Wolfenstein: The New Order Review

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The Wolfenstein franchise is a strange beast. For something that has been bounced around between developers and publishers as much as it has, it has been remarkably consistent. The New Order is the fifth game in the series (not counting multiplayer only Enemy Territory), and they all share a continued continuity, to the point that a character from Raven’s Wolfenstein from a few years ago is in this game despite the developer and publisher changing between releases. For 2014, Wolfenstein is in the capable hands of MachineGames, a group headed up by ex-Starbreeze employees that were at the forefront of story driven FPS games of the last decade. Their talents have transferred over here, bringing stealth and moments of calm to a universe most known for its nonstop Nazi killing. It all comes together into a stunning mixture of engaging story and visceral gunplay that will leave you wanting more as the end credits roll.

As always, you play as William Joseph “B.J.” Blazkowicz, a legendary Nazi killer who is wounded in the 1940s during a raid on the compound of Nazi chief General Deathshead. You awaken from a coma in the 1960s to find a world where the Nazis have successfully conquered everything around you. It’s B.J. versus the world as he brings down the Nazi regime with the help of a small group of freedom fighters, ancient technological marvels, and at least one trip to space. This may all sound simplistic, but the characters that B.J. meets along the way are fantastically drawn out, and there are newspaper clippings scattered around the environment which give more background to the intricate alternate history that MachineGames has crafted. Altogether, the story lends gravitas to the otherwise straightforward proceedings without getting in the way of the shoot-em-up action you came to Wolfenstein for.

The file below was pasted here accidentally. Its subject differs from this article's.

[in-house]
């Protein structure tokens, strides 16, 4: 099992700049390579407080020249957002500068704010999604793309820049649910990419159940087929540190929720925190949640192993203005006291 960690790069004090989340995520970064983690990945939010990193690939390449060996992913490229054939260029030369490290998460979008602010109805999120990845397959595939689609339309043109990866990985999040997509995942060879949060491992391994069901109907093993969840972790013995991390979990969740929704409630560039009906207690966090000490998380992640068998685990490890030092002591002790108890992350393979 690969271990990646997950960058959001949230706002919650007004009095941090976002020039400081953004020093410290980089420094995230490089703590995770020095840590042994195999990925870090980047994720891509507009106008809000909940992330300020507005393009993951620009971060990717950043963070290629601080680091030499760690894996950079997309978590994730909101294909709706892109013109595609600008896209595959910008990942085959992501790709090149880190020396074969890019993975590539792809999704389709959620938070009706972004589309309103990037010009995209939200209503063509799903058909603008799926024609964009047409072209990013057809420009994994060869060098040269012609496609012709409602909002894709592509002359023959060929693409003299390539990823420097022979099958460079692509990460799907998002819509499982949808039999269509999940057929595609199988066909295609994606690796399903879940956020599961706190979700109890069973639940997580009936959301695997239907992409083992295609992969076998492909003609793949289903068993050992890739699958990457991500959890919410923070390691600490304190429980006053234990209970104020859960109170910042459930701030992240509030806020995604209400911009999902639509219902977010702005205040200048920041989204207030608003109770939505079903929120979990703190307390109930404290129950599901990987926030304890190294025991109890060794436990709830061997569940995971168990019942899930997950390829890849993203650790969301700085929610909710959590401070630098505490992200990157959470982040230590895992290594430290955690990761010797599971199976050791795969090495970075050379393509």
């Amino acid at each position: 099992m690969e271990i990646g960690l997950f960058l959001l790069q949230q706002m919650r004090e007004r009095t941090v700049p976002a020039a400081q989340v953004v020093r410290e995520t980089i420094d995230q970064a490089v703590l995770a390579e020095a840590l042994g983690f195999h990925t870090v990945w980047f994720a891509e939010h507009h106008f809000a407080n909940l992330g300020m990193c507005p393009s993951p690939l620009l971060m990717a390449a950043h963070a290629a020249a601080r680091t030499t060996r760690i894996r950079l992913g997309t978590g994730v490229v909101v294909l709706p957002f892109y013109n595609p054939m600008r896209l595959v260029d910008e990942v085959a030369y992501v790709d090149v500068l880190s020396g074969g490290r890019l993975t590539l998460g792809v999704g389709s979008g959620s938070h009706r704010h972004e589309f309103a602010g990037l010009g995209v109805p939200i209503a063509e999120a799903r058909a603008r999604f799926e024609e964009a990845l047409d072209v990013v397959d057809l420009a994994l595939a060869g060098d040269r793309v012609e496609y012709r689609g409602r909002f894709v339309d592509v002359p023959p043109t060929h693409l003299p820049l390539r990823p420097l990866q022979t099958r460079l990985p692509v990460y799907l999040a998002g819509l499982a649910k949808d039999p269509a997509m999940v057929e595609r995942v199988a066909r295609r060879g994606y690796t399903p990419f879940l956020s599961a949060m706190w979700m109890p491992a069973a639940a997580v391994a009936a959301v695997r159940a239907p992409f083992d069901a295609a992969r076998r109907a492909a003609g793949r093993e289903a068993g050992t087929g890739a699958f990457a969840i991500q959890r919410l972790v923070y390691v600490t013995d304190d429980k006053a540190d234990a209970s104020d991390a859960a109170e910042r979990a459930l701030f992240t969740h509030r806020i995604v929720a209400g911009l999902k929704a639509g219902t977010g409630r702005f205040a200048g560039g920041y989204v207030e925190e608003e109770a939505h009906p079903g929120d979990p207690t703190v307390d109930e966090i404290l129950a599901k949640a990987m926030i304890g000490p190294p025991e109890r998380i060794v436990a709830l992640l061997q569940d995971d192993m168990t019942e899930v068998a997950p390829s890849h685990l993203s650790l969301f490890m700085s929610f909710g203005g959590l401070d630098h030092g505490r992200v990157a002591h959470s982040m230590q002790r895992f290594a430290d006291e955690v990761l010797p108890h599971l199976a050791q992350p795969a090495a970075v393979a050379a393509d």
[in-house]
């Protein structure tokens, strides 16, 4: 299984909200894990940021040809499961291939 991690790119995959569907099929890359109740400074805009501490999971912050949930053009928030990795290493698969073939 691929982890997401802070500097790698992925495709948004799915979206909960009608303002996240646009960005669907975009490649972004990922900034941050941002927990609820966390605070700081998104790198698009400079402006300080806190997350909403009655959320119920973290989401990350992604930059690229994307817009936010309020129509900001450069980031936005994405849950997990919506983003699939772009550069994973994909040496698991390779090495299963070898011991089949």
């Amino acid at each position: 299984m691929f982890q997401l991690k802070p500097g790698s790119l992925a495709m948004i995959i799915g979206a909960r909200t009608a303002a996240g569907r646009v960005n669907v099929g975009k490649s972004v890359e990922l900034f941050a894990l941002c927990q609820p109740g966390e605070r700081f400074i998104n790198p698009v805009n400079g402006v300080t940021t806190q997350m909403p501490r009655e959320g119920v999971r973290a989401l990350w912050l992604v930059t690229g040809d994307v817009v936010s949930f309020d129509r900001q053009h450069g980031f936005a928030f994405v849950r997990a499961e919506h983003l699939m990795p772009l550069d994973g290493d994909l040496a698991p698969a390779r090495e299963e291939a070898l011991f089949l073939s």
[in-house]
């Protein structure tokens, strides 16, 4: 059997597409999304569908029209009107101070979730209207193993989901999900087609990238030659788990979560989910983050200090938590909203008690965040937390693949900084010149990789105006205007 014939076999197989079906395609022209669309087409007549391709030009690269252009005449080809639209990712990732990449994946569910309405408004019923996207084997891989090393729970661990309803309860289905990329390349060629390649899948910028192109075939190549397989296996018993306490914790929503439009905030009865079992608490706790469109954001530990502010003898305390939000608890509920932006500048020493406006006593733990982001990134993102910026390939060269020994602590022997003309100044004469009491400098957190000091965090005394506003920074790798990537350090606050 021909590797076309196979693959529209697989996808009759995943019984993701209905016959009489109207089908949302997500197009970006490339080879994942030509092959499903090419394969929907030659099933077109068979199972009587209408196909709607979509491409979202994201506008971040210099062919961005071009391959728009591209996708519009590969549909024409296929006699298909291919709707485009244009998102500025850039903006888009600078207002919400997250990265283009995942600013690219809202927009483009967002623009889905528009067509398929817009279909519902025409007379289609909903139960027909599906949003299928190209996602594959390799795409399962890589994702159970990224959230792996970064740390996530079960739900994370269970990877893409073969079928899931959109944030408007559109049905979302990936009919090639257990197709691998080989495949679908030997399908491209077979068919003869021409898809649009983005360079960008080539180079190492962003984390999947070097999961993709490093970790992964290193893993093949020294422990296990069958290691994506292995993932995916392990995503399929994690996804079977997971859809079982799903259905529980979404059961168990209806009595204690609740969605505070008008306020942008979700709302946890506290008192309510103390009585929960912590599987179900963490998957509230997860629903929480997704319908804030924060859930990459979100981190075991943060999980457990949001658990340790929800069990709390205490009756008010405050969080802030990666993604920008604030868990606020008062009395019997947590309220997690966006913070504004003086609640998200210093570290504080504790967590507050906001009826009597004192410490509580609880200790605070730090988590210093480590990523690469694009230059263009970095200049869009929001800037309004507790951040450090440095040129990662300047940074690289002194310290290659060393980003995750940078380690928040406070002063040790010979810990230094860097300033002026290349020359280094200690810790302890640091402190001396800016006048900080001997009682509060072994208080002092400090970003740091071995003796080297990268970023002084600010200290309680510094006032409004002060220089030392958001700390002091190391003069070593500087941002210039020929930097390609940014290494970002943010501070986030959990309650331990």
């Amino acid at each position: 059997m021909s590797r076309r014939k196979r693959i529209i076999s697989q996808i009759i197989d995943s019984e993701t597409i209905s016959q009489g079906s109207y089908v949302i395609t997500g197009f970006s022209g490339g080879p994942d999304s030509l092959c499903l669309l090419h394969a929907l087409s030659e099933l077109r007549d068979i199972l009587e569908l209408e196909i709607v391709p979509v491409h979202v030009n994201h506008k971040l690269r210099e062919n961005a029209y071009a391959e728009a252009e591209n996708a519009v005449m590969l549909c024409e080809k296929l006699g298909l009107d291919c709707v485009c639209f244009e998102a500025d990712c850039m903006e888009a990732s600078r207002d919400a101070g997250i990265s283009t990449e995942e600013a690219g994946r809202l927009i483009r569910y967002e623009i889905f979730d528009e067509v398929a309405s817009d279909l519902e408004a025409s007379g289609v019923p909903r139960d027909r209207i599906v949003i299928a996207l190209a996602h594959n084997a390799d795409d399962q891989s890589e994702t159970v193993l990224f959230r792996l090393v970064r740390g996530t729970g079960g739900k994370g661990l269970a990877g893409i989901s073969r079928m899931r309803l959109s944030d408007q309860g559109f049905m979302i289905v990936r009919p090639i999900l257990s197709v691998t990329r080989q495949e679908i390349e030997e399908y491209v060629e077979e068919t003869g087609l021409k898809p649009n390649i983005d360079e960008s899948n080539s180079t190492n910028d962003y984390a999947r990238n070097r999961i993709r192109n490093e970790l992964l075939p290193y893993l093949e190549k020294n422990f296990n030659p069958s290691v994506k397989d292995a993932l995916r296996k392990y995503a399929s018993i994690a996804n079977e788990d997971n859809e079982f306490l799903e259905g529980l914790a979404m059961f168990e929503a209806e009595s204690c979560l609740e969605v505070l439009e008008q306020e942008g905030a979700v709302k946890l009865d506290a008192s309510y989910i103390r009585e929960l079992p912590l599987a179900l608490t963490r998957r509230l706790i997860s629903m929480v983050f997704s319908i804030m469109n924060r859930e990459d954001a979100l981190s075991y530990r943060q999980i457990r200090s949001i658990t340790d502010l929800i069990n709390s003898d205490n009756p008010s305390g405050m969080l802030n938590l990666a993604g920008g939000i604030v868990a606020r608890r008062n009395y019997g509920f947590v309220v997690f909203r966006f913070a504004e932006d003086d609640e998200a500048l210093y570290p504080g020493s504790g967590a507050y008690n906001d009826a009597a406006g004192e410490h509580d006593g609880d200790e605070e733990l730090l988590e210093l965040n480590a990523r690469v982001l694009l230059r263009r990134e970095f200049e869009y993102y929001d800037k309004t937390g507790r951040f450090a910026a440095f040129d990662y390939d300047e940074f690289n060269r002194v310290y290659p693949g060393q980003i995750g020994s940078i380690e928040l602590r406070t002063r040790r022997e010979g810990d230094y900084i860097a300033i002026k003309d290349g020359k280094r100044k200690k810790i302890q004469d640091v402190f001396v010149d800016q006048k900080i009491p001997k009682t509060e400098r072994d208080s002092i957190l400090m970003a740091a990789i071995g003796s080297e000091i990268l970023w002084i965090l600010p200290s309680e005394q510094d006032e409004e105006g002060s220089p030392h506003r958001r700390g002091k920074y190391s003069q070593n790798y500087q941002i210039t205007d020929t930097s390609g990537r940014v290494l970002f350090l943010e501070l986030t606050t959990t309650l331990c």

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Wolfenstein: The New Order (PC [Reviewed], Xbox One, Xbox 360, PlayStation 3, PlayStation 4)
Developer: MachineGames
Publisher: Bethesda Softworks
Released: May 20, 2014
MSRP: $59.99